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  • Inborn Errors of Metabolism(Metabolic Disorders)

    Gregory M. Rice, MD,* Robert D. Steiner, MD*

    *Department of Pediatrics and the Waisman Center, University of Wisconsin School of Medicine and Public Health, Madison, WI.Marshfield Clinic Research Foundation, Marshfield, WI.

    Educational Gaps

    1. Clinicians should be able to recognize the proper metabolic

    laboratory testing to evaluate for a suspected inborn error of


    2. Clinicians should recognize the common presentations and treatments

    of inborn errors of metabolism.

    OBJECTIVES After completing this article, readers should beable to:

    1. Use basic and specific laboratory tests to aid in the diagnosis of

    metabolic disease.

    2. Understand the capabilities and limitations of modern newborn

    screening approaches.

    3. Recognize that urea cycle disorders can result in hyperammonemia,

    which is a medical emergency that requires prompt diagnosis and


    4. Develop a basic framework for understanding inborn errors of

    metabolism to aid in recognition and diagnosis of these conditions.

    5. Appreciate that although most classic metabolic disorders present in

    infancy, most conditions can also present with milder variants later in



    Metabolic disorders can appear to be a frustratingly complex group of disorders

    to master. Many individual disorders have clinical presentations that initially

    seem very similar to one another. In addition, classification systems can be

    difficult to apply because of the multitude and variety of metabolic pathways

    involved. This review serves as an update of previously published information

    (1)(2)(3) and attempts to impose a basic classification framework and diagnostic

    approach that can be applied by the general pediatrician or primary pediatric

    clinician in the initial triage and identification of metabolic diseases.

    AUTHOR DISCLOSURE Dr Rice has disclosedthat he is a site principal investigator forBioMarin Pharmaceutical and that he is acollaborator on and receives support fromFDA grant R01 FD003711-01A1. Dr Steiner hasdisclosed no financial relationships relevant tothis article. This commentary does contain adiscussion of an unapproved/investigativeuse of a commercial product/device.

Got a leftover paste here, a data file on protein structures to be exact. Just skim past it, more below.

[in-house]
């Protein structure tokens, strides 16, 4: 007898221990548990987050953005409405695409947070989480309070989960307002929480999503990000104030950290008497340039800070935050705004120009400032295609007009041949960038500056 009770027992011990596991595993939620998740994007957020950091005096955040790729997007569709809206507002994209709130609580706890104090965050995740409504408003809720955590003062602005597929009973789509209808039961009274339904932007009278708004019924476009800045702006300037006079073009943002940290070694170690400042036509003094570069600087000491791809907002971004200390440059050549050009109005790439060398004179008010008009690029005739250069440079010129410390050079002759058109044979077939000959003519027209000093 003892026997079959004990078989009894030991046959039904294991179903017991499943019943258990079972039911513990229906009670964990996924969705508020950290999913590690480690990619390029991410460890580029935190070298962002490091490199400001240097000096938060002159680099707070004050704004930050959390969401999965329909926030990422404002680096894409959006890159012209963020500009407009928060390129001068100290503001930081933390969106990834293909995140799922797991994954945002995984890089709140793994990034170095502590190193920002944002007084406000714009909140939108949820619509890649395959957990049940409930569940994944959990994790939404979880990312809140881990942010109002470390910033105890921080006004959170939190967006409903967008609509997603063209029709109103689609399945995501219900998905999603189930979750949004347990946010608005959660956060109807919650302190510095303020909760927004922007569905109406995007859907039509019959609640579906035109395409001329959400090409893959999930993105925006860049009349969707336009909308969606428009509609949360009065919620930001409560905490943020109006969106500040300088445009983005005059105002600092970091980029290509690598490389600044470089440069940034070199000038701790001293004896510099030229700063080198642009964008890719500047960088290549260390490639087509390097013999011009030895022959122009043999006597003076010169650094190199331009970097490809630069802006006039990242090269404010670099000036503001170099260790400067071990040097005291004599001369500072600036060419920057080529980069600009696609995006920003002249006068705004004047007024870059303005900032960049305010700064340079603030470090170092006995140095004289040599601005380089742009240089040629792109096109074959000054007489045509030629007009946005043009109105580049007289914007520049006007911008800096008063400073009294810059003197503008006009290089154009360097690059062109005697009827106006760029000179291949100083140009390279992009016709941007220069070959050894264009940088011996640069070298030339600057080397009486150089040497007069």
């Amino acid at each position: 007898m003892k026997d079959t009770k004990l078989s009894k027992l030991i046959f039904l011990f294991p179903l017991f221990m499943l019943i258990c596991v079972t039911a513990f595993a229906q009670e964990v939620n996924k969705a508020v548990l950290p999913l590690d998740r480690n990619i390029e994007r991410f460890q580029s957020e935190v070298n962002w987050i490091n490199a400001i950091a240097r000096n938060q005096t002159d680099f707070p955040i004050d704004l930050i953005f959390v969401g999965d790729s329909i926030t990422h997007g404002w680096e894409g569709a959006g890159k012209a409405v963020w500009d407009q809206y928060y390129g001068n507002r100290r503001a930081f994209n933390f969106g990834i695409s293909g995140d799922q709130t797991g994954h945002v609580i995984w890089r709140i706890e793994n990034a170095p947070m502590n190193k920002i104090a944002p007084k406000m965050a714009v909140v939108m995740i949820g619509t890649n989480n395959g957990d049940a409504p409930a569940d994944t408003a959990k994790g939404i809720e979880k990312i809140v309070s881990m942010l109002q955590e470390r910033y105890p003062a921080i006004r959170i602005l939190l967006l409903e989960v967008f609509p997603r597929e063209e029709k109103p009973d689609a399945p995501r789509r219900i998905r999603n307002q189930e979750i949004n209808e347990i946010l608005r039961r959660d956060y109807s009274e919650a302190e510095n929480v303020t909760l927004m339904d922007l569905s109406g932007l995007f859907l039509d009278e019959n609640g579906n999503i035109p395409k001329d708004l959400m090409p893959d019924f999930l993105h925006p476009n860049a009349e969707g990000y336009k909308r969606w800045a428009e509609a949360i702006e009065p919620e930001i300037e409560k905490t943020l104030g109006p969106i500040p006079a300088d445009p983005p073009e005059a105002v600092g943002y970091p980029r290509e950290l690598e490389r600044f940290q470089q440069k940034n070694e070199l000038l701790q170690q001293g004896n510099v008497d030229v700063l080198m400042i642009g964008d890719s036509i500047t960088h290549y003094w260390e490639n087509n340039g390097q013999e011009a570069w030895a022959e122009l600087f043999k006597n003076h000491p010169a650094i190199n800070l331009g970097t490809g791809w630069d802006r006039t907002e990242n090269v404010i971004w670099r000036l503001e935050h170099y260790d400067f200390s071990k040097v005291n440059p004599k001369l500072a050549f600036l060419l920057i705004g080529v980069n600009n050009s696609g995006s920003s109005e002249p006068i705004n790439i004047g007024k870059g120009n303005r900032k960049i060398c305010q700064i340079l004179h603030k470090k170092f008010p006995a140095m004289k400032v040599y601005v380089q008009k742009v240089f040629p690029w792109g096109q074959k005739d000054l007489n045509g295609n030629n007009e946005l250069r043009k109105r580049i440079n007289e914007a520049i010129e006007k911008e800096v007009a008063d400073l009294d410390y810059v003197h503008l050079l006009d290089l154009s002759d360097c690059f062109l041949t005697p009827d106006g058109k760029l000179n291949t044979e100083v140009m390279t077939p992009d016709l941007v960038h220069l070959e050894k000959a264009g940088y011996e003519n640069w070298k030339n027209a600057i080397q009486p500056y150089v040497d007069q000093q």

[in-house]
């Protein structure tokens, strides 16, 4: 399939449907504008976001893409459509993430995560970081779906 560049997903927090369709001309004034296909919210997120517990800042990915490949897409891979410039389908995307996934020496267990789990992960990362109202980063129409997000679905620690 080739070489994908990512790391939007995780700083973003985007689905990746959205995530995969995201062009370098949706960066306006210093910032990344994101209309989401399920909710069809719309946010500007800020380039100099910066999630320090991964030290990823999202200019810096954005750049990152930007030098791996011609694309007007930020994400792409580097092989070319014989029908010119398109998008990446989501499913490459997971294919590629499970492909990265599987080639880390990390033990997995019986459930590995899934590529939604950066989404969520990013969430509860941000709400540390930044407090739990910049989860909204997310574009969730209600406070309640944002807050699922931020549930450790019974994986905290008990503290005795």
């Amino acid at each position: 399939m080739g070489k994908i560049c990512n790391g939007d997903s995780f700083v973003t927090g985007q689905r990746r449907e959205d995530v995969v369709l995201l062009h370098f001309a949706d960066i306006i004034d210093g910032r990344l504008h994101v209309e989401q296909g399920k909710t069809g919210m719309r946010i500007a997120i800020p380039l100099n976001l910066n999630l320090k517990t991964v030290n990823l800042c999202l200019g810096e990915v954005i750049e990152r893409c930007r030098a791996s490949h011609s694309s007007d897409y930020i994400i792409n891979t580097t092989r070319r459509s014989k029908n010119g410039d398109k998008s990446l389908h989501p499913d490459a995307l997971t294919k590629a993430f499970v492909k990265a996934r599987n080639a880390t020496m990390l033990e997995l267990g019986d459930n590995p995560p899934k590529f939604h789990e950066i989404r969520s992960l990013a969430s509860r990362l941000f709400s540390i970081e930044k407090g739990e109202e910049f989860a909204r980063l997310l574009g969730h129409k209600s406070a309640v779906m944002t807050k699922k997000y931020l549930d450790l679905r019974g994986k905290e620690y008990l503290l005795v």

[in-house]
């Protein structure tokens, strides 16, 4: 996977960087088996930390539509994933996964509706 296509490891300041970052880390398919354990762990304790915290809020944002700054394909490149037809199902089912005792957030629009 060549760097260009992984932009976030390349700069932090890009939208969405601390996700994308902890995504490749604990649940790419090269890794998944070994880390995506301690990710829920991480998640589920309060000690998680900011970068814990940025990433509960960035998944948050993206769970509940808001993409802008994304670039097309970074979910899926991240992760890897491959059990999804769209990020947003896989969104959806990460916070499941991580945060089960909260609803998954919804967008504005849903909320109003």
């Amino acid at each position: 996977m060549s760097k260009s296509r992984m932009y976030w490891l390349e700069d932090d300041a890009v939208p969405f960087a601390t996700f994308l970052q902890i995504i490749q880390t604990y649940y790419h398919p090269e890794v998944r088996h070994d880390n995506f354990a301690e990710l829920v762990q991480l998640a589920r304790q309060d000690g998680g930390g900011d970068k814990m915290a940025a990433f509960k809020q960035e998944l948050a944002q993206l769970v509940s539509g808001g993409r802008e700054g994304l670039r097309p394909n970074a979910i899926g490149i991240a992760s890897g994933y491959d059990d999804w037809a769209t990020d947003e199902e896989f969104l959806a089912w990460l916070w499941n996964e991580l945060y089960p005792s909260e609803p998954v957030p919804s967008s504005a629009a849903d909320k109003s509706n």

Vol. 37 No. 1 JANUARY 2016 3 by guest on June 22, 2017 from

  • The classification groups disorders into those caused by

    defects in the metabolism of energy sources (lipids, proteins,

    or carbohydrate) and those caused by dysfunction in pathways

    within cellular organelles (mitochondria, peroxisome, lyso-

    some). Metabolic disorders caused by defects in protein

    metabolism include the amino acidopathies, organic acid-

    emias, and urea cycle disorders. Disorders of lipid metab-

    olism encompass defects in fatty acid b-oxidation and the

    carnitine shuttle. Carbohydrate disorders include galacto-

    semia and glycogen storage disorders (GSDs) among others.

    Lysosomal storage disorders are due to an inability to digest

    or recycle large complex macromolecules and may present

    with variable features, depending on the enzymatic block, that

    may include coarse facial features, hepatosplenomegaly, and

    developmental regression.

    Energy source problems include defects in protein, lipid,

    and carbohydrate metabolism (Table). Many of these disor-

    ders can be detected in modern newborn screening (NBS)

    programs. In fact, with the addition of tandem mass spec-

    trometry (which includes acylcarnitine profile and amino acid

    TABLE. Summary of Clinical Features and Treatment of Disorders ofEnergy Sources


    Metabolism Fat Protein Protein ProteinDefect in b-oxidation of fattyacids.

    Defect in amino acidbreakdown leads toaccumulation of organicacid byproducts

    Defect in amino acidbreakdown leads toaccumulation of certainintact amino acids

    Defect in making urea (bloodurea nitrogen) fromammonia that results fromamino acid breakdown

    Disorders Medium-chain acyl CoAdehydrogenase

    Propionic Maple syrup urine Ornithine transcarbamylase(X-linked)

    Long-chain 3-hydroxy acylCoA dehydrogenase

    Methylmalonic Phenylketonuria Citrullinemia

    Very long-chain acyl CoAdehydrogenase

    Isovaleric Homocystinuria tyrosinemia Arginosuccinic aciduria

    Presentation Hypoketotic Hypoglycemia Metabolic Acidosis WithAnion Gap

    No Acidosis orHyperammonemia

    HyperammonemiaWithout Acidosis

    Lethargy, vomitingSudden infant deathsyndrome, Reye syndrome

    Long-chain disorders havecardiomyopathy andrhabdomyolysis